Conquering Bathtime Fears
Has your little one gone from being a water baby to now screaming the second you start talking about bath time? Fear of bathtime can be quite common with babies and children of all ages for many, many different reasons. Whether it’s a fear of the water itself, the drain, the shower head or anything else to do with the bathroom, that fear for them is very real. There are steps that you can take to help ease their anxieties and help them rebuild their confidence.
Rebuild their confidence
Most of the time when children become afraid of the bath all of a sudden, it means that something has frightened them. Perhaps something happened in their last bath that triggered this response, something they watched in a movie, or something that you may never be able to figure out. It may not have been anything that seemed significant to you but enough that it has put them off from the bath for the time being.
Baby steps to help them adjust
- Turn on the water for the tub and then turn it off and walk out of the bathroom. This will help them adjust to the sounds of the bath or become acclimated once again to the sounds of the bath.
- Let the water gently run over their feet as you hold them
- Have them sit in the empty bath and let them play with some of their favourite toys.
- Put a little bit of water at the bottom and both of you step in and play around for a minute or two.
The amount of steps you need to take to help your child become comfortable with the bath really depends on your child and the extent of their fear. Some children are so terrified that they will need a lot of preparation to help rebuild their confidence while others may just need a few steps before they are comfortable with the bath again.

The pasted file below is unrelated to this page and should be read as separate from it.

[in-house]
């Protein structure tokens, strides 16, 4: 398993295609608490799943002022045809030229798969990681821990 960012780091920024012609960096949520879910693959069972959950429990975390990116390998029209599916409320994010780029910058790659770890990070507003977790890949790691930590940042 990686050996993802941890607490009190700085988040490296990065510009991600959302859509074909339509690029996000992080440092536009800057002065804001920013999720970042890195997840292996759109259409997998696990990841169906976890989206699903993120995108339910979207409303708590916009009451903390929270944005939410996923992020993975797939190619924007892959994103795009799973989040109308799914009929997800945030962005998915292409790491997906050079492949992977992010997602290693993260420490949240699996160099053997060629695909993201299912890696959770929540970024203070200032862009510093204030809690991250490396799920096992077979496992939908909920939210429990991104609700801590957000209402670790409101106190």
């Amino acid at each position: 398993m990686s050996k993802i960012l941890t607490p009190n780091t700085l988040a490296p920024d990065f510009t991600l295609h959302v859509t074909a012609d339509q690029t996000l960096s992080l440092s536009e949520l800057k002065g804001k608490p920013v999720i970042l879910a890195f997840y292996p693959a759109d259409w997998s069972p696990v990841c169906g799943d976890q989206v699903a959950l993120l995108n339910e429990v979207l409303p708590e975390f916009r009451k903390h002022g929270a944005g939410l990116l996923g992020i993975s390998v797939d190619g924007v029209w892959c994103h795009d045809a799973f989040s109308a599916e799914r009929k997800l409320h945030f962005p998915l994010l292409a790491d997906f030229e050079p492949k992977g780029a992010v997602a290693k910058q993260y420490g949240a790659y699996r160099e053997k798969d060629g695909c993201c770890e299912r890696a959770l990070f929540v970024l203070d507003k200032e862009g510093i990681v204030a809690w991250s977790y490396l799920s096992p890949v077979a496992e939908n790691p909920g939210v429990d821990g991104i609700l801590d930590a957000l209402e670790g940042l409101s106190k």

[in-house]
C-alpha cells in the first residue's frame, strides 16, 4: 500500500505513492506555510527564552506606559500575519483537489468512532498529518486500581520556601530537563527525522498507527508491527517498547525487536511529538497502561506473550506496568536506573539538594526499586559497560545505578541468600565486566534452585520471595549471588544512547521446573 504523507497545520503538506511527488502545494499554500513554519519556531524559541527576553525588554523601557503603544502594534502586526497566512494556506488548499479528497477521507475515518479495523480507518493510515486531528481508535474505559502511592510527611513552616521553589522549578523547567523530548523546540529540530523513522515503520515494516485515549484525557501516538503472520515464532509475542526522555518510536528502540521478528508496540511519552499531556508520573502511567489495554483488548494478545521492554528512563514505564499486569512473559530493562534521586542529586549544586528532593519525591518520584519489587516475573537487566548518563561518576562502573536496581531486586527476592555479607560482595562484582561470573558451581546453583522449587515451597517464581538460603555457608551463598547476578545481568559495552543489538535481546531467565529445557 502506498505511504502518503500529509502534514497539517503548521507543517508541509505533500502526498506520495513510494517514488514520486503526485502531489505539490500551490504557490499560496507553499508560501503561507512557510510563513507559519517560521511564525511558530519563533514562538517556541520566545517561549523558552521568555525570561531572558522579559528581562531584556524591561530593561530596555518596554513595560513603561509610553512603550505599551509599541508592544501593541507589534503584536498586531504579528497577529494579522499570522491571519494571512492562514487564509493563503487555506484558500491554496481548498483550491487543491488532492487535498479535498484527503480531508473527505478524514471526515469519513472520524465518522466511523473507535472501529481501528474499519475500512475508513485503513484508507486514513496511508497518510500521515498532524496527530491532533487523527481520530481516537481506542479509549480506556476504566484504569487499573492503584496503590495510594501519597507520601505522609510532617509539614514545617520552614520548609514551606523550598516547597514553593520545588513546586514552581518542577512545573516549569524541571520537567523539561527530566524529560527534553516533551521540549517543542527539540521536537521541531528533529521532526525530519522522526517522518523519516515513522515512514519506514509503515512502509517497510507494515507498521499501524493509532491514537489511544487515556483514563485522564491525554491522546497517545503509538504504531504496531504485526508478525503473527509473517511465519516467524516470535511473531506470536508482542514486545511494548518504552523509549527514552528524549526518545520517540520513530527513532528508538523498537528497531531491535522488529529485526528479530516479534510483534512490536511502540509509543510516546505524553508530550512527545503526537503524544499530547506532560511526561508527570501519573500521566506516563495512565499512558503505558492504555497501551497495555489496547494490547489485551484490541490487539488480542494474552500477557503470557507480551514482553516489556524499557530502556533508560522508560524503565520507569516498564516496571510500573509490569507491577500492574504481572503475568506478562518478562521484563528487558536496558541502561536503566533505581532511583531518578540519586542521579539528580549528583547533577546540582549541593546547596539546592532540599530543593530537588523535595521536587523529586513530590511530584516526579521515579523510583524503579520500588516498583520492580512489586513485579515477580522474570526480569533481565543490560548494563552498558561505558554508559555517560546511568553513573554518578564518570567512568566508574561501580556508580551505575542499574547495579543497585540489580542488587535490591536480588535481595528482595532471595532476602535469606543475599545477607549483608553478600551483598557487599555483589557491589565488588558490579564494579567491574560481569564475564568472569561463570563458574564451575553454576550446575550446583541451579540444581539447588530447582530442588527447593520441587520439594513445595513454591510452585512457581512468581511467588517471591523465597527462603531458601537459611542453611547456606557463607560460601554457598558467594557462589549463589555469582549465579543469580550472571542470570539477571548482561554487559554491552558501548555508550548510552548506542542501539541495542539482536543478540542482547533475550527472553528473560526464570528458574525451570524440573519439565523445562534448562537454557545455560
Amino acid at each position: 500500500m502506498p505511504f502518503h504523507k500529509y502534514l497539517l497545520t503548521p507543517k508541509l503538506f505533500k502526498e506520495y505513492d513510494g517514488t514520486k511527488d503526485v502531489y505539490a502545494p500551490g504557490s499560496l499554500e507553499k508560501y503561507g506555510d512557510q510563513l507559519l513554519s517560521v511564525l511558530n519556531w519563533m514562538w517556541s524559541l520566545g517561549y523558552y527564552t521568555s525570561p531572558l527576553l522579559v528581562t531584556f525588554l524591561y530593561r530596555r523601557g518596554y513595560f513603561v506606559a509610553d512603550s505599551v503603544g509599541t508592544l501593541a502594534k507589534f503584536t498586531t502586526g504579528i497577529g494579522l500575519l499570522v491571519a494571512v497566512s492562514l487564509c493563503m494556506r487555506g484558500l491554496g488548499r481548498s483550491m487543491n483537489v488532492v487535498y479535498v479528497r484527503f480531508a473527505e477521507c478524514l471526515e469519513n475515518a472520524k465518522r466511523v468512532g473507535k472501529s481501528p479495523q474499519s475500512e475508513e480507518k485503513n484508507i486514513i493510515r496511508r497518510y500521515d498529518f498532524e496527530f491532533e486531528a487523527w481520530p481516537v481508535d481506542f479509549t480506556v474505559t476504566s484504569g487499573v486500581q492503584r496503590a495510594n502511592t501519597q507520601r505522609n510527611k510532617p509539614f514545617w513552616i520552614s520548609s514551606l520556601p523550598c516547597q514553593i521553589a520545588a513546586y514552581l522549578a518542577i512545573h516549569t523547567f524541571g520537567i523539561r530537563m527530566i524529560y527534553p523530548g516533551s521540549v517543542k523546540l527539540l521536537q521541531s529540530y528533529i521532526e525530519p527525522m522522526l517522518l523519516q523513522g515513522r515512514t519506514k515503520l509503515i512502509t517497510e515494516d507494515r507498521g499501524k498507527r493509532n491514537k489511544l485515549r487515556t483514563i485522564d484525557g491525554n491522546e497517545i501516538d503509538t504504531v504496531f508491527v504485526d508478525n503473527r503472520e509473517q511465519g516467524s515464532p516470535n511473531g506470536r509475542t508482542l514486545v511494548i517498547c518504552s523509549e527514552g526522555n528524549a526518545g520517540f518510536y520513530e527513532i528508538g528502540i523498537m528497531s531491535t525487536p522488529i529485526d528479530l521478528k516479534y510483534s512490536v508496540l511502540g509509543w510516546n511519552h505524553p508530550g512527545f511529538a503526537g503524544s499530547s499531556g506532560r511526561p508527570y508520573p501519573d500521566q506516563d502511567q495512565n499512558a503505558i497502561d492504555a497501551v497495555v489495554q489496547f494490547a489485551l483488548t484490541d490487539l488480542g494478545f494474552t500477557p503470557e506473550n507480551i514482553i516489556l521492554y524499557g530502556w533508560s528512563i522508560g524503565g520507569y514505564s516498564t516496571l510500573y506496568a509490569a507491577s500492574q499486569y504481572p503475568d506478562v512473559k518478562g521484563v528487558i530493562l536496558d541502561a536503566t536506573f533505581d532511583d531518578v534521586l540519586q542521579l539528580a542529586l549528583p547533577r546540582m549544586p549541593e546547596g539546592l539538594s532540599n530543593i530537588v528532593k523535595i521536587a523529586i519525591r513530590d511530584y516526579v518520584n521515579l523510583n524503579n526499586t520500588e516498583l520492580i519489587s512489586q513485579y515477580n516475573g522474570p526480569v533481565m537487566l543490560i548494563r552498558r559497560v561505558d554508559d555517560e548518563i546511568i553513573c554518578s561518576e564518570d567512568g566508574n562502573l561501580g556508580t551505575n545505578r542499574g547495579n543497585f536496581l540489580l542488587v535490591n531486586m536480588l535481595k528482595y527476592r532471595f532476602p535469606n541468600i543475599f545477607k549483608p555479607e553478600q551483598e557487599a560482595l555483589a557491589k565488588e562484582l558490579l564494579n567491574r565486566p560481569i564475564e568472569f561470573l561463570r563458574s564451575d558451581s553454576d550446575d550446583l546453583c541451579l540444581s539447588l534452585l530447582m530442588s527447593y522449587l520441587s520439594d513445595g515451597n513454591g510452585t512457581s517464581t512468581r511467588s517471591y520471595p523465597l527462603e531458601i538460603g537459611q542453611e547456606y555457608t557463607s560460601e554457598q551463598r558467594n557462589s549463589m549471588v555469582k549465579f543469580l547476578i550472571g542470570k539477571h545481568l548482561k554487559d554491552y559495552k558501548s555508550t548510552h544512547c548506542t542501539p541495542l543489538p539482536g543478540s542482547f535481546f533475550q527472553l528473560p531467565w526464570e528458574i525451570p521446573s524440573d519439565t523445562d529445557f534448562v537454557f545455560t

Play through their fears
After you have taken the steps needed to rebuild their confidence in the bath, you can begin to play with your child using some of the tips below. One of the things that can really help our toddlers or older children conquer their fears and anxieties is to play with those fears. Playing along with laughter can help small children offload some of those big feelings and emotions while helping them face and overcome their fears.
Here are some playful ways to encourage fun play with your toddler or child:
- Sometimes taking a playful bath with them can help them feel more confident to be in the bath. You can have a bathing suit “pool party!”
- Splash yourself in the face and then laugh about it. You can even let them splash you that one time to encourage some fun and laughter. Laughter is a wonderful way of offloading feelings and emotions.
- If your child is afraid of having their hair washed, during non-bath times, play a game of “hair washing” or “bath time” with your child. When it is their turn to wash your hair during this game, turn the tables around and pretend that you are terrified of bath time or having your hair washed. This puts them in “control” of the situation and allows your child to console you.
- After you play pretend hair washing, you can have them really wash your hair in the bath.
- When they are in the bath, take the shower head off and let them hold it to spray the walls or fill cups of water.
- Find some fun bath activities that will help restore their love for the bath
In the beginning, plan to keep bath time really short until they have gotten used to it again. If they are having fun and have overcome their fears, let them stay in longer!
Don’t push it too much
Little children do not tend to need baths every day. If you need to, give them a wipe down in between bath days so that you can spend the other days working with them to build their confidence in bath time again. However, if you are taking really small and slower steps, there may be times where you either have to do a sponge bath, wash their hair in the sink or jump in the lake and do an “out of the box” bath.
You may see some great big emotions come out with this fear around the bath. Validating, comforting and supporting your little one through will guarantee that your child overcomes their fear. Allowing your child the opportunity to offload those emotions will be so important during this difficult time (for all of you) so be prepared, know that there will be some upset. Have a plan on how you are going to support them through their bathtime fears. If it becomes too much for you, reach out for help and Restful Parenting will create an easy to follow plan that will allow bath time to become fun time again!